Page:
At the beginning it is difficult to judge how long some tasks may take, but the more you do it, the better you get.

Next – and here’s the crux of the action – I add up the time needed for each task and draw a line under the number of hours I am available to work in that day.

The result is a list of tasks that I can realistically accomplish in one day.

I can then decide to:

  • work longer hours to do more (not a solution if it’s the solution every day)
  • push some of the less time-sensitive tasks onto the next day
  • delegate / outsource some of the tasks (in which case I need to add briefing time into my allocation for the day).

Once that’s done I prioritise the tasks, literally numbering them in an order.

Most tasks that will take less than 15 minutes (like logging a project in our job management system) or involve information needed by others (such as getting a job out for a print quote) are put at the top of my list and done at the start of the day. I also tackle jobs that I don’t enjoy so they’re not hanging over my head for the rest of the day.

This works for me because I know that I design better later in the afternoon with a clear head, plus it’s motivational to get a few tasks crossed off my list quickly.

The rest are prioritised according to deadline.

I have tried more sophisticated methods but listing suits my working methods. Sometimes I transfer my list to my job management system, and sometimes I’ve done it on my phone on the way to work, but it’s usually done by pen on paper.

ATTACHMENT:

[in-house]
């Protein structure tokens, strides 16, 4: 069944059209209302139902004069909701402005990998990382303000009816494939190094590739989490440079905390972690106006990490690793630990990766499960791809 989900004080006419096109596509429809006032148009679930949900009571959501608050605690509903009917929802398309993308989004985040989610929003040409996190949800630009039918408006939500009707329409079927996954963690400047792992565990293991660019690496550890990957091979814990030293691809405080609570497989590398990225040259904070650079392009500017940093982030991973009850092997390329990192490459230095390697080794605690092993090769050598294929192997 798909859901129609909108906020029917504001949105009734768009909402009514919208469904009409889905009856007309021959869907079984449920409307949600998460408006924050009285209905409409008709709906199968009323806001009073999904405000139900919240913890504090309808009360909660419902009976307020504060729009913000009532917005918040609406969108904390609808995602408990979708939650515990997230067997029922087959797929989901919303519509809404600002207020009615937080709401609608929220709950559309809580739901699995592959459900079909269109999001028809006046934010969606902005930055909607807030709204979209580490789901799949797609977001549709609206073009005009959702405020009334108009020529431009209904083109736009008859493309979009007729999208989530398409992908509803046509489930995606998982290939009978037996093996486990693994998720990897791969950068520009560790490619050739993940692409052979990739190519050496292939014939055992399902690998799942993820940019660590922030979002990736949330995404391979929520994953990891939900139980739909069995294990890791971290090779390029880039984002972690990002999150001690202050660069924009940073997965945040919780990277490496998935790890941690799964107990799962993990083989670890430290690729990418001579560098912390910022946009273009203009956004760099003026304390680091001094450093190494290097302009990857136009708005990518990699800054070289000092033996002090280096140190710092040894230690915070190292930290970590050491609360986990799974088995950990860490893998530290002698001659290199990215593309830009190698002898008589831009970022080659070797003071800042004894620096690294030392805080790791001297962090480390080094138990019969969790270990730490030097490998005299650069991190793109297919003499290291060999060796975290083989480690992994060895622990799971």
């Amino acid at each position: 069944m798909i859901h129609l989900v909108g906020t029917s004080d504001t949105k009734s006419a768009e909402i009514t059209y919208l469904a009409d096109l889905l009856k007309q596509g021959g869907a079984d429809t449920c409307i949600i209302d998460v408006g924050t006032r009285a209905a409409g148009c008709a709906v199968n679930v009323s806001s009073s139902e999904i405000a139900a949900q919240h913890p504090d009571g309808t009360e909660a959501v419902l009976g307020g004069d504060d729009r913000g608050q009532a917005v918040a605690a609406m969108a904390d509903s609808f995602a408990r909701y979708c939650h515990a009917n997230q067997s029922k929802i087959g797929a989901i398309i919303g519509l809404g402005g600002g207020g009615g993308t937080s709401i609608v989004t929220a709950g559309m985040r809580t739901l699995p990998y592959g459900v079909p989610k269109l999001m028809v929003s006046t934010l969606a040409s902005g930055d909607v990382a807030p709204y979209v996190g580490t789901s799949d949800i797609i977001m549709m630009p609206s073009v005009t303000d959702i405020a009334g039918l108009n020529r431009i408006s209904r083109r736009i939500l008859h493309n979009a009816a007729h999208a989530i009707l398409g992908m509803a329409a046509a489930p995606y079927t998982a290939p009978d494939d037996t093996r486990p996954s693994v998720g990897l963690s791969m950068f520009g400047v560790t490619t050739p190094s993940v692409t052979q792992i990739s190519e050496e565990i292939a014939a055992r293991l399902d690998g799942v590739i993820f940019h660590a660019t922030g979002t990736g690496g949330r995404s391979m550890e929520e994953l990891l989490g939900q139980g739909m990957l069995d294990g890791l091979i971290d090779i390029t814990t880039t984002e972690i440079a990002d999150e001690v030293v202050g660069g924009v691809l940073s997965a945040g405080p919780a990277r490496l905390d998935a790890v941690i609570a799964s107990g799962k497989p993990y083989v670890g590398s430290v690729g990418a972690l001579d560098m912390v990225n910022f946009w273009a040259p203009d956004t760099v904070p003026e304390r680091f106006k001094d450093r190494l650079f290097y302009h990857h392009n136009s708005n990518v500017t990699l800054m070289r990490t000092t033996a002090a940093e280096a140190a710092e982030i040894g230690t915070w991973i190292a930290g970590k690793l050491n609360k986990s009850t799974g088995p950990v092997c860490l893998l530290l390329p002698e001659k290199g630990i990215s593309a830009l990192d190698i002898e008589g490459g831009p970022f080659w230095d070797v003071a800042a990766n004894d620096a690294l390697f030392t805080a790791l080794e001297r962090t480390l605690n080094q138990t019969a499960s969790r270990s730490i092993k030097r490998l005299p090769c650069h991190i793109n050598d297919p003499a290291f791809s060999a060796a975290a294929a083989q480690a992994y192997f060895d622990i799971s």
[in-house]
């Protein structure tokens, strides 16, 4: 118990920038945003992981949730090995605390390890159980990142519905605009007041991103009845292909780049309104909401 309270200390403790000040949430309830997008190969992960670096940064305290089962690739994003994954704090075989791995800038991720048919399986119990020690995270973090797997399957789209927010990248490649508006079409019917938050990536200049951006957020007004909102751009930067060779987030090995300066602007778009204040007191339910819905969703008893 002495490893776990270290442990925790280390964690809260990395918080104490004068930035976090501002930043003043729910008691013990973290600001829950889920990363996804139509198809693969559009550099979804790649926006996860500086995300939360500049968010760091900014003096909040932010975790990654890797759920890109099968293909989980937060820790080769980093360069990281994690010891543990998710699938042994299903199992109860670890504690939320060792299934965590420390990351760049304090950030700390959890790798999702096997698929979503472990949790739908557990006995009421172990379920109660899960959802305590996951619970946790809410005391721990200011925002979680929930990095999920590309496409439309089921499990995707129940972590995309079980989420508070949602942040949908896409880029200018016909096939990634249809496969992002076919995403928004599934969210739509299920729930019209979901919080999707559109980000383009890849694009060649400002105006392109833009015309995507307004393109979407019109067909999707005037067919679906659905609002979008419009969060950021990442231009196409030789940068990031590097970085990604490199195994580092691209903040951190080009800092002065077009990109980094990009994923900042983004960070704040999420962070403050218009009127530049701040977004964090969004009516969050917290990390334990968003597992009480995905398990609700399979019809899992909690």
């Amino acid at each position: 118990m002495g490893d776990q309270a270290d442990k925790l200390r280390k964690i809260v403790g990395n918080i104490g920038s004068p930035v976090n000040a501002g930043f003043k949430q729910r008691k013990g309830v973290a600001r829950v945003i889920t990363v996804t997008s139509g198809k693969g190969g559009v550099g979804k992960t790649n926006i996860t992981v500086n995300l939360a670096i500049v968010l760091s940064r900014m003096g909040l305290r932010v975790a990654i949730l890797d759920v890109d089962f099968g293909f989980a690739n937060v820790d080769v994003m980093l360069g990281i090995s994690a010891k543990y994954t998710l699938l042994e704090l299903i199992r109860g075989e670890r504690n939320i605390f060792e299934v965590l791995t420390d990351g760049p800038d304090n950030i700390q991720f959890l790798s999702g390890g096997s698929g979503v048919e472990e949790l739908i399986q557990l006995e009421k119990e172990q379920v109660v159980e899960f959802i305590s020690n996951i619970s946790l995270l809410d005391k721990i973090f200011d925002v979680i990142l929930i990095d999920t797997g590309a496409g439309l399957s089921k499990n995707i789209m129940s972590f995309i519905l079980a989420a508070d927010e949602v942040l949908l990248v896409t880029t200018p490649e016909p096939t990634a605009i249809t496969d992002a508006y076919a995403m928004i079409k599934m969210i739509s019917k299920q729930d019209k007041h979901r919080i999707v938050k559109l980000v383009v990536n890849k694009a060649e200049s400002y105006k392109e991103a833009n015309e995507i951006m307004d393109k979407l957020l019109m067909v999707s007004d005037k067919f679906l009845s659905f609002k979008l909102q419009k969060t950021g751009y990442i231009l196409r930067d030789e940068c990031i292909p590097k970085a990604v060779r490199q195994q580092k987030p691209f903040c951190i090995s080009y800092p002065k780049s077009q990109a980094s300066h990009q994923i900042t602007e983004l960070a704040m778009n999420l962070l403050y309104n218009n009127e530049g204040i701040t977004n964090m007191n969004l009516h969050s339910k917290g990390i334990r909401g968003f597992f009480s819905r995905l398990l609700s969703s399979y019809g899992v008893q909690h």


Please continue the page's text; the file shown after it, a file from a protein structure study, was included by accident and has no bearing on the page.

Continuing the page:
That’s why I was interested when Twenty4’s  latest newsletter arrived in my inbox. It included an article by Matt Gillman about how he manages his time, and it couldn’t be more ying to my yang. While my process is very analogue, Matt’s is heavily technical.

What’s really interesting is what we have in common:

  • the basis of both methodologies is a list
  • we both do things we dislike first to get them out of the way
  • our aim is to list tasks to clear our head for designing.

I love this quote from Quora included in Matt’s blog:

Your brain is not for storing information, it is for processing information and if your brain is using space for storing information, then it is not making the most of it’s processing power.

Matt explains it by saying ‘If you don’t get out what is in your head and remove that storing and retrieval system from your brain, it is difficult to get work done and prioritise because you will always be concerned that there is something more important to be done.’

While I use a pen and paper, Matt uses Notes, MindNode Pro, Pomodoro Timer and his trusty monthly calendar ical.

A description on how he uses the tools are detailed on his blog here.

There’s many advantages to getting organised early in the day. It allows you to be more proactive than reactive. If a client or a colleague requests help – you can tell, at a glance, if you have time available rather than saying yes and regretting it as you work further into the night.

 

CM

managing a design studio